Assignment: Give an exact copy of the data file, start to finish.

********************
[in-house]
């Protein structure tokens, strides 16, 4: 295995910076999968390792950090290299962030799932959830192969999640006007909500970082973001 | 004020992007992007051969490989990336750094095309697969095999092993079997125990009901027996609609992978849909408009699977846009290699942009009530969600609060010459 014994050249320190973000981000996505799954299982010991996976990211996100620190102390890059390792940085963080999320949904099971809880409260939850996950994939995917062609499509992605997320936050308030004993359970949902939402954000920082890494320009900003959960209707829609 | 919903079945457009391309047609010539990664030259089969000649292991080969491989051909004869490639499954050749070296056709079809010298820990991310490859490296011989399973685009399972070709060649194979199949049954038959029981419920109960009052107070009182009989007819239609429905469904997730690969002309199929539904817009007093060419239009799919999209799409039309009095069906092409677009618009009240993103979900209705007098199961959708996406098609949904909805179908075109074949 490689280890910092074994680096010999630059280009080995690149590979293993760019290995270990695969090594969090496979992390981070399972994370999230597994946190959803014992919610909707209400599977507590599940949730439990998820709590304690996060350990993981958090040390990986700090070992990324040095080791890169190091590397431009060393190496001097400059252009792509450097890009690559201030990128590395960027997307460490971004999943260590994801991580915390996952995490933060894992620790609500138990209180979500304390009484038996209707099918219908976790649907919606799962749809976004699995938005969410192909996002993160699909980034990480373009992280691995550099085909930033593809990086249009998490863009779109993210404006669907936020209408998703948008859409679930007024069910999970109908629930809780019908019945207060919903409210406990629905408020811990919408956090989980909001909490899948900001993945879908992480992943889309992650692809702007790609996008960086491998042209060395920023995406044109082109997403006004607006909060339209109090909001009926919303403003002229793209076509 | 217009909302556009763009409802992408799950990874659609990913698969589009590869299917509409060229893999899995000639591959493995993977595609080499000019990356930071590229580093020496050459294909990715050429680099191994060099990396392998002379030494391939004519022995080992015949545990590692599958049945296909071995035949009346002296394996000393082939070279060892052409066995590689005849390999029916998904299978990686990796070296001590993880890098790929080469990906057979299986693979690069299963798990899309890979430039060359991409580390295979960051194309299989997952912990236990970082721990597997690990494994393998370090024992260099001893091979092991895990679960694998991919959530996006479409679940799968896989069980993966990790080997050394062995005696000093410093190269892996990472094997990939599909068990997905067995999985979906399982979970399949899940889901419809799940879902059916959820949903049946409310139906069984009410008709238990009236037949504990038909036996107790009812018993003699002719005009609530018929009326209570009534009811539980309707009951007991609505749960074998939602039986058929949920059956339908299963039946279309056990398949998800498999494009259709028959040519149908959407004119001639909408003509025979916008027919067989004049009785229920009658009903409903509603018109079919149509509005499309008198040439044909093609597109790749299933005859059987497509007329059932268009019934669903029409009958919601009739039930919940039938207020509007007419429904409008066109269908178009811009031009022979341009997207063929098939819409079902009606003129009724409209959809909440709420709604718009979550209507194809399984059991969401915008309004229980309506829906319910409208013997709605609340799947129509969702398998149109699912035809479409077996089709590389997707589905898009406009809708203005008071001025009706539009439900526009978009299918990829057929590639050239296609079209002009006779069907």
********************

[in-house]
């Protein structure tokens, strides 16, 4: 295995910076999968390792950090290299962030799932959830192969999640006007909500970082973001 | 004020992007992007051969490989990336750094095309697969095999092993079997125990009901027996609609992978849909408009699977846009290699942009009530969600609060010459 014994050249320190973000981000996505799954299982010991996976990211996100620190102390890059390792940085963080999320949904099971809880409260939850996950994939995917062609499509992605997320936050308030004993359970949902939402954000920082890494320009900003959960209707829609 | 919903079945457009391309047609010539990664030259089969000649292991080969491989051909004869490639499954050749070296056709079809010298820990991310490859490296011989399973685009399972070709060649194979199949049954038959029981419920109960009052107070009182009989007819239609429905469904997730690969002309199929539904817009007093060419239009799919999209799409039309009095069906092409677009618009009240993103979900209705007098199961959708996406098609949904909805179908075109074949 490689280890910092074994680096010999630059280009080995690149590979293993760019290995270990695969090594969090496979992390981070399972994370999230597994946190959803014992919610909707209400599977507590599940949730439990998820709590304690996060350990993981958090040390990986700090070992990324040095080791890169190091590397431009060393190496001097400059252009792509450097890009690559201030990128590395960027997307460490971004999943260590994801991580915390996952995490933060894992620790609500138990209180979500304390009484038996209707099918219908976790649907919606799962749809976004699995938005969410192909996002993160699909980034990480373009992280691995550099085909930033593809990086249009998490863009779109993210404006669907936020209408998703948008859409679930007024069910999970109908629930809780019908019945207060919903409210406990629905408020811990919408956090989980909001909490899948900001993945879908992480992943889309992650692809702007790609996008960086491998042209060395920023995406044109082109997403006004607006909060339209109090909001009926919303403003002229793209076509 | 217009909302556009763009409802992408799950990874659609990913698969589009590869299917509409060229893999899995000639591959493995993977595609080499000019990356930071590229580093020496050459294909990715050429680099191994060099990396392998002379030494391939004519022995080992015949545990590692599958049945296909071995035949009346002296394996000393082939070279060892052409066995590689005849390999029916998904299978990686990796070296001590993880890098790929080469990906057979299986693979690069299963798990899309890979430039060359991409580390295979960051194309299989997952912990236990970082721990597997690990494994393998370090024992260099001893091979092991895990679960694998991919959530996006479409679940799968896989069980993966990790080997050394062995005696000093410093190269892996990472094997990939599909068990997905067995999985979906399982979970399949899940889901419809799940879902059916959820949903049946409310139906069984009410008709238990009236037949504990038909036996107790009812018993003699002719005009609530018929009326209570009534009811539980309707009951007991609505749960074998939602039986058929949920059956339908299963039946279309056990398949998800498999494009259709028959040519149908959407004119001639909408003509025979916008027919067989004049009785229920009658009903409903509603018109079919149509509005499309008198040439044909093609597109790749299933005859059987497509007329059932268009019934669903029409009958919601009739039930919940039938207020509007007419429904409008066109269908178009811009031009022979341009997207063929098939819409079902009606003129009724409209959809909440709420709604718009979550209507194809399984059991969401915008309004229980309506829906319910409208013997709605609340799947129509969702398998149109699912035809479409077996089709590389997707589905898009406009809708203005008071001025009706539009439900526009978009299918990829057929590639050239296609079209002009006779069907």